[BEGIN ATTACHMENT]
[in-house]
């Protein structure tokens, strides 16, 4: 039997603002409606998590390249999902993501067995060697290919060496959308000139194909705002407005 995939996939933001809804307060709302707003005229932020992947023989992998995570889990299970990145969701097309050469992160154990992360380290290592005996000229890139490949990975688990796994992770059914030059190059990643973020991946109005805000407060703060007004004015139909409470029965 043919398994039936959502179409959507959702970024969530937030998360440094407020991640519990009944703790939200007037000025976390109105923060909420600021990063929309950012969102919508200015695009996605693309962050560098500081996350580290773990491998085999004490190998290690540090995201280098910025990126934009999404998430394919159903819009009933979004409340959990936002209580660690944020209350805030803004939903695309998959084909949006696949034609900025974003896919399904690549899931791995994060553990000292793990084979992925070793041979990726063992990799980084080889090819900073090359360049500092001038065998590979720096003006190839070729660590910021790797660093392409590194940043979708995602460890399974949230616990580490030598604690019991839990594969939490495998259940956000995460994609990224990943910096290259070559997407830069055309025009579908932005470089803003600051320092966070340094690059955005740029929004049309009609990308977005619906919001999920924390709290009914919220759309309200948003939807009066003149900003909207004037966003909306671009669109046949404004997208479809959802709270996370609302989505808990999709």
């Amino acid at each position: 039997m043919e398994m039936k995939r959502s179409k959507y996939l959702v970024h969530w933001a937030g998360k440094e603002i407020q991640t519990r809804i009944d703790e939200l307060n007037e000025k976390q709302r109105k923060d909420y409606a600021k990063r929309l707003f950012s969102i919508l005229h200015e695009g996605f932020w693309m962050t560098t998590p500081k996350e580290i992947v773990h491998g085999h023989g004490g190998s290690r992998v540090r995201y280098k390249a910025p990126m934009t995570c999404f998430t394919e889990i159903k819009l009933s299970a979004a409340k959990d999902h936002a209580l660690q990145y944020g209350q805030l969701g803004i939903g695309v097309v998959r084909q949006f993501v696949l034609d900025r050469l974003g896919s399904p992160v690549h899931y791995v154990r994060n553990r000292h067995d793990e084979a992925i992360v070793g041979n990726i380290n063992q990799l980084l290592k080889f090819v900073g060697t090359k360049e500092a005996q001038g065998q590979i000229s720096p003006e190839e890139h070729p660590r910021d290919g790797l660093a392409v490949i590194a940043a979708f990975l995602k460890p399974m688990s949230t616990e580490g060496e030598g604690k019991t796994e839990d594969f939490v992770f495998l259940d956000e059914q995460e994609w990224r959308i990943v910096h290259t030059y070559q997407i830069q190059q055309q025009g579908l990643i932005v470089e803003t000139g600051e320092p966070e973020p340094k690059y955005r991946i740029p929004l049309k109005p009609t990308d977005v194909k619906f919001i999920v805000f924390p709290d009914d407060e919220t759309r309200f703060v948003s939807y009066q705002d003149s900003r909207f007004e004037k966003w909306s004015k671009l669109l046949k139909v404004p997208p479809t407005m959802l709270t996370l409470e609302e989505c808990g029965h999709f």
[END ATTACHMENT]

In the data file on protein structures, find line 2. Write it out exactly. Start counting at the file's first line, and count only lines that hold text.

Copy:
């Protein structure tokens, strides 16, 4: 039997603002409606998590390249999902993501067995060697290919060496959308000139194909705002407005 995939996939933001809804307060709302707003005229932020992947023989992998995570889990299970990145969701097309050469992160154990992360380290290592005996000229890139490949990975688990796994992770059914030059190059990643973020991946109005805000407060703060007004004015139909409470029965 043919398994039936959502179409959507959702970024969530937030998360440094407020991640519990009944703790939200007037000025976390109105923060909420600021990063929309950012969102919508200015695009996605693309962050560098500081996350580290773990491998085999004490190998290690540090995201280098910025990126934009999404998430394919159903819009009933979004409340959990936002209580660690944020209350805030803004939903695309998959084909949006696949034609900025974003896919399904690549899931791995994060553990000292793990084979992925070793041979990726063992990799980084080889090819900073090359360049500092001038065998590979720096003006190839070729660590910021790797660093392409590194940043979708995602460890399974949230616990580490030598604690019991839990594969939490495998259940956000995460994609990224990943910096290259070559997407830069055309025009579908932005470089803003600051320092966070340094690059955005740029929004049309009609990308977005619906919001999920924390709290009914919220759309309200948003939807009066003149900003909207004037966003909306671009669109046949404004997208479809959802709270996370609302989505808990999709």